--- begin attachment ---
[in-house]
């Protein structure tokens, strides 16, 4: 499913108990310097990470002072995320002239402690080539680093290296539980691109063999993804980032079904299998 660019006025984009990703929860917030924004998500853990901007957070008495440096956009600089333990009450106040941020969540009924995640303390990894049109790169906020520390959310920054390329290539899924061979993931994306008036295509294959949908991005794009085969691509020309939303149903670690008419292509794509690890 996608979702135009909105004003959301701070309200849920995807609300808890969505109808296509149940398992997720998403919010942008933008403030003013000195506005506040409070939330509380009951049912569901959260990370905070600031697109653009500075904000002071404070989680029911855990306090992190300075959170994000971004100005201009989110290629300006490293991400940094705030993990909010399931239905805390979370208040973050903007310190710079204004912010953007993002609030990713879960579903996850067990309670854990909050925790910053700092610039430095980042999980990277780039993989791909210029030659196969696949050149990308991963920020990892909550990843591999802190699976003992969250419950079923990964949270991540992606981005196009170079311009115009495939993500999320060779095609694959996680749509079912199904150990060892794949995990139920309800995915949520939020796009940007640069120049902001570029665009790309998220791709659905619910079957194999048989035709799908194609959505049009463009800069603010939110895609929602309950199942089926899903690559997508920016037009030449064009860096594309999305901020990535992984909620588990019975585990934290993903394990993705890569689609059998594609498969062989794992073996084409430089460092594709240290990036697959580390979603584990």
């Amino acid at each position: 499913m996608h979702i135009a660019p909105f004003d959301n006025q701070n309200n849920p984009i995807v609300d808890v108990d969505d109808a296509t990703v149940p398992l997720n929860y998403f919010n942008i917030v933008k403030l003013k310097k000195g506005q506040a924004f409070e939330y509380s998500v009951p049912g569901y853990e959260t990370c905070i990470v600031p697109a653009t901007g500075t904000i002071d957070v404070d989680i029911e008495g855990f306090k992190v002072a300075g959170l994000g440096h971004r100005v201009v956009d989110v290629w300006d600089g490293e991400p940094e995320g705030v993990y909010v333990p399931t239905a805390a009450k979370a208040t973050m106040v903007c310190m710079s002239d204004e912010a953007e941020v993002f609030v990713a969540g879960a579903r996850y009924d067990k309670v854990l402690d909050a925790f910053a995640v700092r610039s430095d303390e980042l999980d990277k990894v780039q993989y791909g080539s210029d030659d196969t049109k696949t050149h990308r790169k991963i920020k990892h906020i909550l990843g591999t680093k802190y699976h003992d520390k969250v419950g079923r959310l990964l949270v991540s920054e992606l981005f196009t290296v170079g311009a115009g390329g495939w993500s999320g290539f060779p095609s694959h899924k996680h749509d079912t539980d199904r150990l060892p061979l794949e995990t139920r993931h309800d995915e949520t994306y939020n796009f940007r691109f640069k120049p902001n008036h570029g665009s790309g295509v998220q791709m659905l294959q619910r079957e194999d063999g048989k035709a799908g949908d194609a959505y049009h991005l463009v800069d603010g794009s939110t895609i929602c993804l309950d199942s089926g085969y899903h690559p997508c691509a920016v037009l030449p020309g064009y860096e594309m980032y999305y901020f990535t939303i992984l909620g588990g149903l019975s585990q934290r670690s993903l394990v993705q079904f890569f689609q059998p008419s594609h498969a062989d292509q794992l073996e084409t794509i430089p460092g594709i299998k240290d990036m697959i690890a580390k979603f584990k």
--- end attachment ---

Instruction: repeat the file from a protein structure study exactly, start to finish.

[in-house]
């Protein structure tokens, strides 16, 4: 499913108990310097990470002072995320002239402690080539680093290296539980691109063999993804980032079904299998 660019006025984009990703929860917030924004998500853990901007957070008495440096956009600089333990009450106040941020969540009924995640303390990894049109790169906020520390959310920054390329290539899924061979993931994306008036295509294959949908991005794009085969691509020309939303149903670690008419292509794509690890 996608979702135009909105004003959301701070309200849920995807609300808890969505109808296509149940398992997720998403919010942008933008403030003013000195506005506040409070939330509380009951049912569901959260990370905070600031697109653009500075904000002071404070989680029911855990306090992190300075959170994000971004100005201009989110290629300006490293991400940094705030993990909010399931239905805390979370208040973050903007310190710079204004912010953007993002609030990713879960579903996850067990309670854990909050925790910053700092610039430095980042999980990277780039993989791909210029030659196969696949050149990308991963920020990892909550990843591999802190699976003992969250419950079923990964949270991540992606981005196009170079311009115009495939993500999320060779095609694959996680749509079912199904150990060892794949995990139920309800995915949520939020796009940007640069120049902001570029665009790309998220791709659905619910079957194999048989035709799908194609959505049009463009800069603010939110895609929602309950199942089926899903690559997508920016037009030449064009860096594309999305901020990535992984909620588990019975585990934290993903394990993705890569689609059998594609498969062989794992073996084409430089460092594709240290990036697959580390979603584990």
């Amino acid at each position: 499913m996608h979702i135009a660019p909105f004003d959301n006025q701070n309200n849920p984009i995807v609300d808890v108990d969505d109808a296509t990703v149940p398992l997720n929860y998403f919010n942008i917030v933008k403030l003013k310097k000195g506005q506040a924004f409070e939330y509380s998500v009951p049912g569901y853990e959260t990370c905070i990470v600031p697109a653009t901007g500075t904000i002071d957070v404070d989680i029911e008495g855990f306090k992190v002072a300075g959170l994000g440096h971004r100005v201009v956009d989110v290629w300006d600089g490293e991400p940094e995320g705030v993990y909010v333990p399931t239905a805390a009450k979370a208040t973050m106040v903007c310190m710079s002239d204004e912010a953007e941020v993002f609030v990713a969540g879960a579903r996850y009924d067990k309670v854990l402690d909050a925790f910053a995640v700092r610039s430095d303390e980042l999980d990277k990894v780039q993989y791909g080539s210029d030659d196969t049109k696949t050149h990308r790169k991963i920020k990892h906020i909550l990843g591999t680093k802190y699976h003992d520390k969250v419950g079923r959310l990964l949270v991540s920054e992606l981005f196009t290296v170079g311009a115009g390329g495939w993500s999320g290539f060779p095609s694959h899924k996680h749509d079912t539980d199904r150990l060892p061979l794949e995990t139920r993931h309800d995915e949520t994306y939020n796009f940007r691109f640069k120049p902001n008036h570029g665009s790309g295509v998220q791709m659905l294959q619910r079957e194999d063999g048989k035709a799908g949908d194609a959505y049009h991005l463009v800069d603010g794009s939110t895609i929602c993804l309950d199942s089926g085969y899903h690559p997508c691509a920016v037009l030449p020309g064009y860096e594309m980032y999305y901020f990535t939303i992984l909620g588990g149903l019975s585990q934290r670690s993903l394990v993705q079904f890569f689609q059998p008419s594609h498969a062989d292509q794992l073996e084409t794509i430089p460092g594709i299998k240290d990036m697959i690890a580390k979603f584990k």